James Randi --- Wizard (
Mon, 11 Dec 1995 11:06:38 -0500

Miracles, Angels & Assorted Nonsense.

A few weeks ago I videotaped some material that was to
be part of a Larry King TV special on "miracles." I
promptly forgot about it and only happened to see the
last half of it while I was channel-hopping last night.
I made a few notes on the part I saw. Quite frankly,
I'm infuriated by what was presented.

The author of one of the many popular million-selling
books on angels told us that "Whenever there's a
millennium, people just go crazy!" Since there's only
been one of those that I know of, I figured that the
content could only go up from that point on, but as
they ran some angel-images as a segue into a commercial
break, I noted that they used one of the US Postal
Services "Love" stamps, perhaps to establish that
agency's piety. The figure used on that stamp is
Cupid, the Roman god of love and son of Venus, who was
taken by the Greeks as the god Eros. No relationship
at all to an angel, but a pagan god and quite in
keeping with the general accuracy, tone, and quality of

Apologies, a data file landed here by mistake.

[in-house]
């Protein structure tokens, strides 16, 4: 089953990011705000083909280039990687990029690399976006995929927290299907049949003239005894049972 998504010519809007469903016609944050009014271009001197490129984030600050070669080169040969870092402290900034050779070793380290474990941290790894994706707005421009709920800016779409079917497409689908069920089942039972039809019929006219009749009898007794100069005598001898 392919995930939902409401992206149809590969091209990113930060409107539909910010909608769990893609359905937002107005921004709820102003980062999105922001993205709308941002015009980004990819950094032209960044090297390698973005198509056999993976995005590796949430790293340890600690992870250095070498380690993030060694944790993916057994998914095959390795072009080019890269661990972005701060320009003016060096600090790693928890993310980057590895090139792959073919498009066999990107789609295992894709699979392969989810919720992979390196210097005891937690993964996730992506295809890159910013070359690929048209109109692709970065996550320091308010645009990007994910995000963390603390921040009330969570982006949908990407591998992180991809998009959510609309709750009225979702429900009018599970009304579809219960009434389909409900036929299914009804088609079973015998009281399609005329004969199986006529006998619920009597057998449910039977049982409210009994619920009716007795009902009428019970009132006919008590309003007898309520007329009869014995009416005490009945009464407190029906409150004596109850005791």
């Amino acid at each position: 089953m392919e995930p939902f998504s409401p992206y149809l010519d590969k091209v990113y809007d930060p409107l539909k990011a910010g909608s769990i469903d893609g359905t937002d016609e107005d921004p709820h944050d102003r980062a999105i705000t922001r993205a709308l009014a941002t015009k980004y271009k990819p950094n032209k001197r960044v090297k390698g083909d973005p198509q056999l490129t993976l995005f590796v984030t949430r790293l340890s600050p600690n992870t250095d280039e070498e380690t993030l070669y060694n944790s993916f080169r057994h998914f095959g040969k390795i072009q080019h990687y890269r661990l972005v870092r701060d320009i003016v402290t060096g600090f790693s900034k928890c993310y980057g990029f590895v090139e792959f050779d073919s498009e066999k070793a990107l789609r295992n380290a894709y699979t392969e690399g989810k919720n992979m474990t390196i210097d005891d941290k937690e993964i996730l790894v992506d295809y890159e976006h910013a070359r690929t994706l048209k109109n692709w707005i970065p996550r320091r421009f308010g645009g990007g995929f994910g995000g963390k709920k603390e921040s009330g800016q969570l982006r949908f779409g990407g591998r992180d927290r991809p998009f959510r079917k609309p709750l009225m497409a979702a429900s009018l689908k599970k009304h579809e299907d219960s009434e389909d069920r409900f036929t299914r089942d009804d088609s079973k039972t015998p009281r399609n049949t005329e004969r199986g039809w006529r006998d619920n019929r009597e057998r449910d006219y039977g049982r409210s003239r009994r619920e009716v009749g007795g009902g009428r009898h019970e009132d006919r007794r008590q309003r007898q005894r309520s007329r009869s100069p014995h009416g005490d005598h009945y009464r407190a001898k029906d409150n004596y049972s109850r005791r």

the ensuing discussion. Perhaps the wings on Cupid had
them fooled. Cupid really does have wings, while
angels don't. Or didn't you know? Look it up.

Prominent authority Steven Segal, the shoot-'em-up
actor with the pony tail, was dropped into the
proceedings to add his profound wisdom, which consisted
of acceptance of everything wonderful from visions of
Mary to instant cures of acne. He was inspiring....

One of the panelists was Reverend James Gill, a rare
combination of Roman Catholic priest and psychiatrist
who heads up some foundation or other on human
sexuality -- sort of a sacred expert on charlatanism
who advises on a subject that he knows nothing about.
But he was well versed in the art of saying nothing
with lots of words, telling the audience that God
always answers prayers, but not always with a "yes,"
because God knows why. Or that's what I got from it.
Gill believes absolutely in demonic possession and
angels, of course. To show that he was aware of the